Ultra-hypofractionated and Conventional-fractionated Boost Yield Similar Results in Men with High-risk Prostate Cancer
Piotr Milecki II, PhD
By Nataniel H. Lester-Coll, MD, Assistant Professor of Radiation Oncology, University of Vermont Larner College of Medicine
Prostate boost delivered with ultra-hypofractionated radiation therapy (UF-RT) and conventional-fractioned radiation therapy (CF-RT) following whole pelvic CF-RT and androgen deprivation therapy yield similar five-year results in men with high-risk prostate cancer according a new randomized trial, presented in the abstract Ultra-Hypofractionated versus Conventionally Fractionated Radiation Therapy Boost for Patients with High-Risk, Localized Prostate Cancer: 5-Year Results from Randomized HYPO-PROST Trial.
All participants in this study received 28 months of androgen deprivation and received CF-RT to the prostate, seminal vesicles and pelvic lymph nodes to a dose of 46 Gy in 2 Gy fractions. Participants were then randomized to receive a prostate boost using either CF-RT (30 Gy in 15 fractions) or UF-RT (15 Gy in 2 fractions) using image-guided intensity modulated radiation therapy. The primary outcome was tolerance, based on genitourinary and gastrointestinal toxicities according the RTOG/EORTC criteria. Secondary outcomes including biochemical relapse free survival (BRFS), metastases-free survival (MFS) and overall survival (OS).
There were 208 participants included in this analysis with a median follow-up of 60 months. The trial found no significant differences in late grade 2 or higher gastrointestinal toxicity (13.9% vs. 8.6%, p=0.18), genitourinary toxicity (5.9% vs. 5.8%, p=0.91), BRFS (82.9% vs. 78.2%, p=0.33), MFS (90.5% vs. 87.1%, p=0.38) and OS (93.3% vs. 87.1%, p=0.12) between UF-RT and CF-RT prostate boost.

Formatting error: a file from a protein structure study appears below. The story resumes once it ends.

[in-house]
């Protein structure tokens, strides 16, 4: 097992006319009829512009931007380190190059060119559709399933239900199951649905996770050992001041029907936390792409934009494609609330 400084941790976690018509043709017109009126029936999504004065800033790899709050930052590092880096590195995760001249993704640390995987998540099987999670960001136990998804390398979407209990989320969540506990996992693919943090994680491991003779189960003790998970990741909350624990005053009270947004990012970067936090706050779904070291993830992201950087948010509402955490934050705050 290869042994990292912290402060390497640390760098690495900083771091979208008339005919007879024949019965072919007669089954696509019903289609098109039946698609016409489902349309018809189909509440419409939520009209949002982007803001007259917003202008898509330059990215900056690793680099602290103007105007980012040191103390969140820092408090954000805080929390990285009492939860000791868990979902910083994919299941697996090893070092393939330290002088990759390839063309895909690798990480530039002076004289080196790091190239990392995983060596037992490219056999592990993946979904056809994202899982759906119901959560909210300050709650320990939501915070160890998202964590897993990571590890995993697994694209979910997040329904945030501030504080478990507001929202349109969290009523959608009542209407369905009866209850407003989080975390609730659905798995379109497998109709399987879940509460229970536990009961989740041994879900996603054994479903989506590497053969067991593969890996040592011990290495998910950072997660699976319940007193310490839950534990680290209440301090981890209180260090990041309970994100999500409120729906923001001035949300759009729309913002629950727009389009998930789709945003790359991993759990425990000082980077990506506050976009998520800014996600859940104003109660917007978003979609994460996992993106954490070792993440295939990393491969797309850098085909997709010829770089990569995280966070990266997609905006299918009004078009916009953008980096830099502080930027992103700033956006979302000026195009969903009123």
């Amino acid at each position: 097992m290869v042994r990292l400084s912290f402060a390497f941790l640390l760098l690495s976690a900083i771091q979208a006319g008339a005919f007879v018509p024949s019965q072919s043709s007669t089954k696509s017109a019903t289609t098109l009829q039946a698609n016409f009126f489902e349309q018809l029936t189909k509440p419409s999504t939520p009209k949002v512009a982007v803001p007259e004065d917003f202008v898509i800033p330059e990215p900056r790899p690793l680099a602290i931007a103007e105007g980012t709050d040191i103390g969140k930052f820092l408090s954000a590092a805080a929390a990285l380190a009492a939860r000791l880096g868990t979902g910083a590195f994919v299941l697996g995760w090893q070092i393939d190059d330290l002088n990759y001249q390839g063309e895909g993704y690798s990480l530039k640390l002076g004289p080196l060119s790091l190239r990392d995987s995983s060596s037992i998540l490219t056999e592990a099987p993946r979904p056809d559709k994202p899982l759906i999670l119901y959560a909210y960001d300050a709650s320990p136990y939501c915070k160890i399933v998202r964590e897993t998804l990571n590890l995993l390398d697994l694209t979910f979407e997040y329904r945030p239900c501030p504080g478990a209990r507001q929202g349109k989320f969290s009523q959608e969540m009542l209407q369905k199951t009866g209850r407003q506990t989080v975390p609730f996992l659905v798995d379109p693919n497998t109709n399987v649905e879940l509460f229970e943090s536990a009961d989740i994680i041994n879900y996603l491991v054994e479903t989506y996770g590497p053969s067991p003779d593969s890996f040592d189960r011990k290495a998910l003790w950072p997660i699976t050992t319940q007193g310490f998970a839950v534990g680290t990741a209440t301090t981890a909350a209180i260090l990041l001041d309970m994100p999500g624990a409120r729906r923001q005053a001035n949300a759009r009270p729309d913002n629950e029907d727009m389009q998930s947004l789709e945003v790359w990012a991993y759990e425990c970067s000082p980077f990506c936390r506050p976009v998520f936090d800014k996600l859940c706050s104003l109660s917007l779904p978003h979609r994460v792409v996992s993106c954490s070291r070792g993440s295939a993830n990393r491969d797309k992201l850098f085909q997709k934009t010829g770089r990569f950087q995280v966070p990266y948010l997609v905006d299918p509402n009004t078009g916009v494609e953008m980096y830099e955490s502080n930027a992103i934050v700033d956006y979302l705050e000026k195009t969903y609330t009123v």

This trial contributes to growing literature supporting the use of UF-RT in prostate cancer. The HYPO-PROST Trial is an important contribution, as level one evidence supporting UF-RT is largely limited to men with low- and intermediate-risk disease, such as the HYPO-RT-PC Trial, which only included 11% of men with high-risk disease. The HYPO-PROST Trial importantly incorporates long-term androgen deprivation therapy for patients with high-risk disease. Longer follow-up will be needed in order to confirm no differences in late toxicity beyond five years, but these are very encouraging results. Ongoing prospective trials are also evaluating stereotactic techniques in high-risk prostate cancer.
Improvements in technology are now enabling radiation oncologists to safely deliver higher doses of RT using shorter schedules. Shorter radiation schedules of radiation therapy are convenient for patients and cost-effective.
Ultra-Hypofractionated versus Conventionally Fractionated Radiation Therapy Boost for Patients with High-Risk, Localized Prostate Cancer: 5-Year Results from Randomized HYPO-PROST Trial was released onDemand on Monday, October 26 in the Science Center, as part of Scientific Session SS 22.
Published on: October 27, 2020